The ant people.
The peoples of central Asia.
Rabbits and squirrels are the furry little people of the woods.
People were dancing in the street. I met all sorts of people. This book is not intended for laypeople.
City people; farming people.
The manager would like to introduce you to our people in the regional office.
Where are your people from?
The peoples of the world.
The Jewish people.
An example of people is those living on the east coast.
An example of people is Christians.
An example of people is Italians.
An example of people is Caucasians.
An example of people is Spanish-speaking.
An example of people is wealthy.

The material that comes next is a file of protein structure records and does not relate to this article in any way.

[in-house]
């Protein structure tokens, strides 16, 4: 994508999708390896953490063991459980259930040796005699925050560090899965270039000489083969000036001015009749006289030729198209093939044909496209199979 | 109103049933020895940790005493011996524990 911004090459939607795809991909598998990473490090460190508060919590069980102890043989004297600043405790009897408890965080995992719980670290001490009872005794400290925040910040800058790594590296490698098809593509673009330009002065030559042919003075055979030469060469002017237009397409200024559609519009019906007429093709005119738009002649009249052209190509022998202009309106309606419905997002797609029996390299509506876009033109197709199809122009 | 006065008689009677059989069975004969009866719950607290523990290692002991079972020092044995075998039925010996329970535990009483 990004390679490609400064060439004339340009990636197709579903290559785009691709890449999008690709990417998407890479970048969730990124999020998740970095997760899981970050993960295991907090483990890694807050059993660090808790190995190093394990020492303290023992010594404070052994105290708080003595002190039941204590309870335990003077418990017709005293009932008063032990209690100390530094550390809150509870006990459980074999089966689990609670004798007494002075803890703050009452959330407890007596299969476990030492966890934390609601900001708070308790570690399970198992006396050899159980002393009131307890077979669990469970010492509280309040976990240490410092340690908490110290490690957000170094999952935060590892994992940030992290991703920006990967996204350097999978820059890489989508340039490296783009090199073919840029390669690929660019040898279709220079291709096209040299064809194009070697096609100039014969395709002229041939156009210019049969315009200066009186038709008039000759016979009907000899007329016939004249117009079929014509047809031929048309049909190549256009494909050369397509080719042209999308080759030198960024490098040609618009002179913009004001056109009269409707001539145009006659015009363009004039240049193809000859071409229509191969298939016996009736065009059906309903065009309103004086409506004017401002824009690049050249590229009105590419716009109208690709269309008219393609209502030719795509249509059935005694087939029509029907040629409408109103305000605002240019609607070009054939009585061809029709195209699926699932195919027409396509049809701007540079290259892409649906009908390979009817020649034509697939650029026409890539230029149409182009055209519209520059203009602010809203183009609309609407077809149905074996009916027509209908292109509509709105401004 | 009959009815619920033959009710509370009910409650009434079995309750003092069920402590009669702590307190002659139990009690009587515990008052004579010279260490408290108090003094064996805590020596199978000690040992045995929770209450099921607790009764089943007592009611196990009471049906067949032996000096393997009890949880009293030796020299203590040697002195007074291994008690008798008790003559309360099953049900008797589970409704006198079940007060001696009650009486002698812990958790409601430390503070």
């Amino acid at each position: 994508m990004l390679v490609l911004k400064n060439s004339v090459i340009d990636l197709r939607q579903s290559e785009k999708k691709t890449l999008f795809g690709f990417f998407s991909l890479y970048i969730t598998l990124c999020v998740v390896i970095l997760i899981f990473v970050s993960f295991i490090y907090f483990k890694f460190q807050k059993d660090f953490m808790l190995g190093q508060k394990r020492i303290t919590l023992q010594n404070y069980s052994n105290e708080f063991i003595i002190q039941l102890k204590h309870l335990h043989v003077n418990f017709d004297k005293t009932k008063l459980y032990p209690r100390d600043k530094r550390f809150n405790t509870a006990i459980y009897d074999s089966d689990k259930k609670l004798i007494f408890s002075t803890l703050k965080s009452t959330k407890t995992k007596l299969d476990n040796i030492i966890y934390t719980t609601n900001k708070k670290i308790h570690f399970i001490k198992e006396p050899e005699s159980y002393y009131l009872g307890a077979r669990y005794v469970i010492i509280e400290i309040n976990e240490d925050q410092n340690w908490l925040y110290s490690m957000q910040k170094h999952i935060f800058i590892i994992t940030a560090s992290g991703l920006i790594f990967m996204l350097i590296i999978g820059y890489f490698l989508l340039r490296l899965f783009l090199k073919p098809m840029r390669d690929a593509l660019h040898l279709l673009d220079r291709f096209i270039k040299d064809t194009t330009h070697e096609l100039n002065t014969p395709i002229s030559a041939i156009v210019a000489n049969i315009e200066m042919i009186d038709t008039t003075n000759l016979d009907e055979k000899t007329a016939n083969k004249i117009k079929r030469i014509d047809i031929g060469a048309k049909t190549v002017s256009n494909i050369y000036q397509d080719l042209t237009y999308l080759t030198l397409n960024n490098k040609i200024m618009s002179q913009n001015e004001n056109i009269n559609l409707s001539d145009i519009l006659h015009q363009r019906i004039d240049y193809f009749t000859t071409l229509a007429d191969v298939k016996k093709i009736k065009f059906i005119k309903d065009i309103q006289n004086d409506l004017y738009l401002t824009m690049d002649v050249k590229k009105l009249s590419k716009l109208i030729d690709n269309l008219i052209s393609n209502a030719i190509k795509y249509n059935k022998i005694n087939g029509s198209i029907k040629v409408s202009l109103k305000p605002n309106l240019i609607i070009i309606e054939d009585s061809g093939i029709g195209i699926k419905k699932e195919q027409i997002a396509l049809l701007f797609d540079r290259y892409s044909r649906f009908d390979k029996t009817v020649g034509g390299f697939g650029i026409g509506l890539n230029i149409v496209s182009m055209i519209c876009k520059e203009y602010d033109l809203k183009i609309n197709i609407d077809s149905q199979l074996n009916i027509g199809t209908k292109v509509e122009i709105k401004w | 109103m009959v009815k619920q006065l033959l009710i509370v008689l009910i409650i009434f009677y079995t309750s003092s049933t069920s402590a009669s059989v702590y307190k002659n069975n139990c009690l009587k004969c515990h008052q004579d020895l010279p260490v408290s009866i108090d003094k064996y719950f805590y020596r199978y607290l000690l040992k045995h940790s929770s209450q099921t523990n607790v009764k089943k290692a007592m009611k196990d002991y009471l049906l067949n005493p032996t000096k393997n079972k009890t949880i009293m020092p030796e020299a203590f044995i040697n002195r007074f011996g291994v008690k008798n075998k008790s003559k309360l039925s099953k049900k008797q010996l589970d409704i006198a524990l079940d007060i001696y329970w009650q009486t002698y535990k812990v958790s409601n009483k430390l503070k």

An example of people is vegetarian.
The people of Iowa, people of wealth.
The miner spoke for his people.
People are funny.
Other Word Forms
Origin of people
- Middle English peple from Old French pueple from Latin populus of Etruscan origin
From American Heritage Dictionary of the English Language, 5th Edition
- Originally a singular noun (e.g. The people is hungry, and weary, and thirsty, in the wilderness --2 Samuel 17:29, King James Version), the plural aspect of people is probably due to influence from Middle English lede, leed, a plural since Old English times (compare Old English lÄ“ode (“people, men, persons"), plural of Old English lÄ“od (“man, person")). See also lede, leod.
- From Middle English peple, peeple, from Anglo-Norman people, from Old French pueple, peuple, pople (modern French peuple), from Latin populus (“people"), of unknown origin. Probably of non-Indo-European origin, from Etruscan. Gradually ousted native Middle English lede, leed (“people") (from Old English lÄ“ode).